This column was published in the mid-October 2005 Issue of The Business Journal.
Having ridden out one hurricane many years ago while serving in the U.S. Coast Guard during the second World War, I watched in amazement as the Coast Guard rescued people from rooftops and elsewhere after Katrina and Rita.
These disasters were far and away above anything I had ever seen in or out of the service. My mind strayed back to September 1944 when I was stationed at Northport, Long Island. We knew it was coming. We knew approximately when it would hit our base and the little towns of Northport, Oyster Bay, Kings Park and other villages along the south shore.
We were ready for it.
It hit about 3 p.m. Sheets of rain were blown horizontally. The wind screeched and howled so loud you could hardly hear the spoken word. We were ordered into the basement of the surf station. Looking out the windows we could see trees two feet in diameter lifted out of the ground and falling over on the cars in the base parking lot. Our wind meter broke at 120 mph. As the winds died down, we were ordered to spread out and check the damage to the base. There was very little damage to the structures except for some missing shingles and the carpenters mates began patching and fixing even as the winds died down.
Then it was time to go to the aid of the people in the town of Northport. We had been in radio contact with the authorities, and they asked us to come into town immediately. There was some looting, but people needed medical assistance, and we were the closest. Northport was partially bordered by woods. The road from our base into town was very much like a logging road – dusty in dry weather, muddy in wet. All of our boats headed for town via Long Island Sound.
The rest of us piled into troop carriers and started off with a large bulldozer leading the way. As the dozer muscled the large trees off the road, the trucks followed. In normal times, the trip to Northport took about 20 minutes. We were on the road for four hours. The dozer pushed trees and debris aside and gently nudged overturned cars and large debris off the road as we literally inched our way into town.
We carefully drove down Main Street. A midsized motor boat was slammed half way. through a house’s front window into the living room. A small sailboat was impaled atop a telephone pole. Boats in the harbor that were tied to the dock were newly stacked on dry land like cord wood. The dock was splintered wood scattered everywhere.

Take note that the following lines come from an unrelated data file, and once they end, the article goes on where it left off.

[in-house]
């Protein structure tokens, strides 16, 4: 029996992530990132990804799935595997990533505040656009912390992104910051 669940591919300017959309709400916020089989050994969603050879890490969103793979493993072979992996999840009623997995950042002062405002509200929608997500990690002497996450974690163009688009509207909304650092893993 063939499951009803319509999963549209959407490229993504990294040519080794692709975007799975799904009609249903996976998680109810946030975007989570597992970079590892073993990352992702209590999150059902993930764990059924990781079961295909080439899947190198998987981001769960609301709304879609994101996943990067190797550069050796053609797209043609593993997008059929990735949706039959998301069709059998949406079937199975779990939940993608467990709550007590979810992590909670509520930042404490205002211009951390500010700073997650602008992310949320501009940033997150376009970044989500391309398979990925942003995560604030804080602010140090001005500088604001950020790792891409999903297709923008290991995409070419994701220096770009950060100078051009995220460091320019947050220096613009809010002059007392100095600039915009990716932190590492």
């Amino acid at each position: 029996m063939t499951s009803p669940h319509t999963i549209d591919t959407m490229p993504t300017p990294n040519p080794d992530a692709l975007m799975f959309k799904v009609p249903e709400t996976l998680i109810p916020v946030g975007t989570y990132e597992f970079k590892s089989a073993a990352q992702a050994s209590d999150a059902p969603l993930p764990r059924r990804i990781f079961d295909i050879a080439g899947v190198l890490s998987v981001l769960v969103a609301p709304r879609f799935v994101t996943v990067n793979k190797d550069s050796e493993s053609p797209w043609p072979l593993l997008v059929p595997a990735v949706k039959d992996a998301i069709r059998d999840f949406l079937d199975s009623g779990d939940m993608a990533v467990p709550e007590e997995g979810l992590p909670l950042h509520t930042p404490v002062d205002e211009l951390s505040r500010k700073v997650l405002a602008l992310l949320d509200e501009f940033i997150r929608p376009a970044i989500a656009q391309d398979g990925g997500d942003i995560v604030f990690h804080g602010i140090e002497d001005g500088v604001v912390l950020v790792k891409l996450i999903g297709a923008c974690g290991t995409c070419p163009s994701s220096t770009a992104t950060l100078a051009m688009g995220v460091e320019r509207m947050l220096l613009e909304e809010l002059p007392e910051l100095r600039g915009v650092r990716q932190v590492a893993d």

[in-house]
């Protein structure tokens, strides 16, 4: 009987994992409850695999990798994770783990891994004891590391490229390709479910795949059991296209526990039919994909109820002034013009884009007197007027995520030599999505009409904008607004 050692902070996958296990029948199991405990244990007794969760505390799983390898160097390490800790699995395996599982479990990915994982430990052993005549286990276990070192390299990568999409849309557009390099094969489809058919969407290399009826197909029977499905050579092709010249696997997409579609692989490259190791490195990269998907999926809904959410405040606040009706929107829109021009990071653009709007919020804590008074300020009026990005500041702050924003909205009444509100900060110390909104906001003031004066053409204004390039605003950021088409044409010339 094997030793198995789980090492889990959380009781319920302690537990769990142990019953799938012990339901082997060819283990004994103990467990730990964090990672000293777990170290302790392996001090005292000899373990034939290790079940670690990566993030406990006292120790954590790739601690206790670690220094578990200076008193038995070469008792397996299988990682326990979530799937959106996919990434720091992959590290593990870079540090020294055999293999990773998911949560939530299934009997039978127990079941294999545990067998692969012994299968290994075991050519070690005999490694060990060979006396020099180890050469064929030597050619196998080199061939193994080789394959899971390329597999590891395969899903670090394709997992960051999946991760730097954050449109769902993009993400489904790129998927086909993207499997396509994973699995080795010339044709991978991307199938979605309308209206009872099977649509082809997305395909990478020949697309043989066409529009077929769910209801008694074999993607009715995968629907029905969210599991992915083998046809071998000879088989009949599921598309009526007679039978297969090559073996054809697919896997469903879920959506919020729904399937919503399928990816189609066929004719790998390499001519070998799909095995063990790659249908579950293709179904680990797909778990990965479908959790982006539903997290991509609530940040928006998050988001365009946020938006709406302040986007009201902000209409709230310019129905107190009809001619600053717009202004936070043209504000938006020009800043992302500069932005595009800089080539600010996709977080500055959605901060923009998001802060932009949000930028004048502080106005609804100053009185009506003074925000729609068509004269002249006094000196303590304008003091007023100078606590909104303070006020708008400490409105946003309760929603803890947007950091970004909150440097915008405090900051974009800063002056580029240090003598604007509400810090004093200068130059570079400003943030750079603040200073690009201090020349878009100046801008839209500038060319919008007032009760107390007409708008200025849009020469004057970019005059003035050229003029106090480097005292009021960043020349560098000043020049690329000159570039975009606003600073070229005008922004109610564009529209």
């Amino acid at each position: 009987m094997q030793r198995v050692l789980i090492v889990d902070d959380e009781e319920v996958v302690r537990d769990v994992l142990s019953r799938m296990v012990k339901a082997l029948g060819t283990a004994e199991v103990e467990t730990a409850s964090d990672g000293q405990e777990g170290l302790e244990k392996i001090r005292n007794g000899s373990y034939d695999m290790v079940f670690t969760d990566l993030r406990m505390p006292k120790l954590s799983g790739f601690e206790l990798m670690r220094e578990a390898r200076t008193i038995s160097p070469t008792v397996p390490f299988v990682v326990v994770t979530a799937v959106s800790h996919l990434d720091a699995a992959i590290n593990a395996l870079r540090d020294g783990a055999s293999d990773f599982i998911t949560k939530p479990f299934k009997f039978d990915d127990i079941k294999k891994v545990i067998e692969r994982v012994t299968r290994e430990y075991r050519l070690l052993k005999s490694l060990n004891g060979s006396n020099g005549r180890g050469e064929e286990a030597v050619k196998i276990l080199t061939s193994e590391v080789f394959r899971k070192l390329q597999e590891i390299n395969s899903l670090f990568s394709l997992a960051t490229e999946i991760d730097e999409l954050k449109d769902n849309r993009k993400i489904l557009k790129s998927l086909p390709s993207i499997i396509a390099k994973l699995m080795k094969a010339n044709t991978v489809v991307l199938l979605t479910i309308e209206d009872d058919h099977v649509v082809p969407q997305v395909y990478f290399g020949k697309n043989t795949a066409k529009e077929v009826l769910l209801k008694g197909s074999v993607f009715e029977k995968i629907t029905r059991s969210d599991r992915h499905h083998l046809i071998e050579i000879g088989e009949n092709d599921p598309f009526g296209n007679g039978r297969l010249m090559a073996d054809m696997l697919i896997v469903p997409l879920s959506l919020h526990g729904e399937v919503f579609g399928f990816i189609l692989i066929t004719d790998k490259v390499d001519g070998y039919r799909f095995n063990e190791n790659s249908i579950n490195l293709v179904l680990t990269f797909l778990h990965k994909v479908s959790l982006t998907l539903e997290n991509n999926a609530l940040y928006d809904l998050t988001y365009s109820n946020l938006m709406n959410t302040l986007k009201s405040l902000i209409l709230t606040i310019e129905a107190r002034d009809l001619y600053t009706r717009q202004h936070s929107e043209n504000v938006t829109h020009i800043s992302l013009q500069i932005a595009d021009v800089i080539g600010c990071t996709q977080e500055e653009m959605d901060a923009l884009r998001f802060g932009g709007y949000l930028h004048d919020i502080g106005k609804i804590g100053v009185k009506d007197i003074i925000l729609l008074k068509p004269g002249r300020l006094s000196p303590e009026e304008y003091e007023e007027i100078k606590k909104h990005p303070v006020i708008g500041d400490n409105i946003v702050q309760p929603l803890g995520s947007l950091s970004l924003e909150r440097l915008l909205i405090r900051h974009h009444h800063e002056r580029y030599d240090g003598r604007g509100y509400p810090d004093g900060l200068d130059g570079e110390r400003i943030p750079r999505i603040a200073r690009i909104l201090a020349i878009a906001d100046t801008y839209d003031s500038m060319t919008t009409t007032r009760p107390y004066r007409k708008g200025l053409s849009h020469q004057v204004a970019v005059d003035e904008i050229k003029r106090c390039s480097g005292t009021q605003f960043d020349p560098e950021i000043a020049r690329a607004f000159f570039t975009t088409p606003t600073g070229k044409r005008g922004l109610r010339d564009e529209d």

The people stood around surveying the damage, stunned at the force of nature. They welcomed us gladly as we fanned out across the town on foot looking for anyone who needed help.
There was plenty of damage. There were many people who needed our assistance. We worked without rest for about 36 to 48 hours. Our cooks brought food and water for us and the townsfolk. Our medics tended those who were hurt. In many cases the people helped each other in any way they could.
We are seeing the same thing on the Gulf Coast – Americans helping those who have been devastated by Katrina and Rita.
But our task was not over. As we helped the citizens of Northport, some of our patrol boats were assigned to Long Island Sound. After a strong storm, or a hurricane, the sound, having been churned up by wind and wave, would bring to the surface sunken debris from other times, including people who had drowned but were never recovered. It was our responsibility to pick up these corpses and bring them ashore in body bags to be identified by the local authorities.
During World War II, Coast Guard crews manned liberty ships (troop ships). They were assigned to assault vessels and landing craft. They patrolled the docks of major ports here and abroad; and still do. But, the Coast Guard of today is far different than the Coast Guard I knew. Still, the motto is still the same – “Semper Paratus” – always prepared.
The other motto was spoken in English: “You have to go out, but you don’t have to come back.”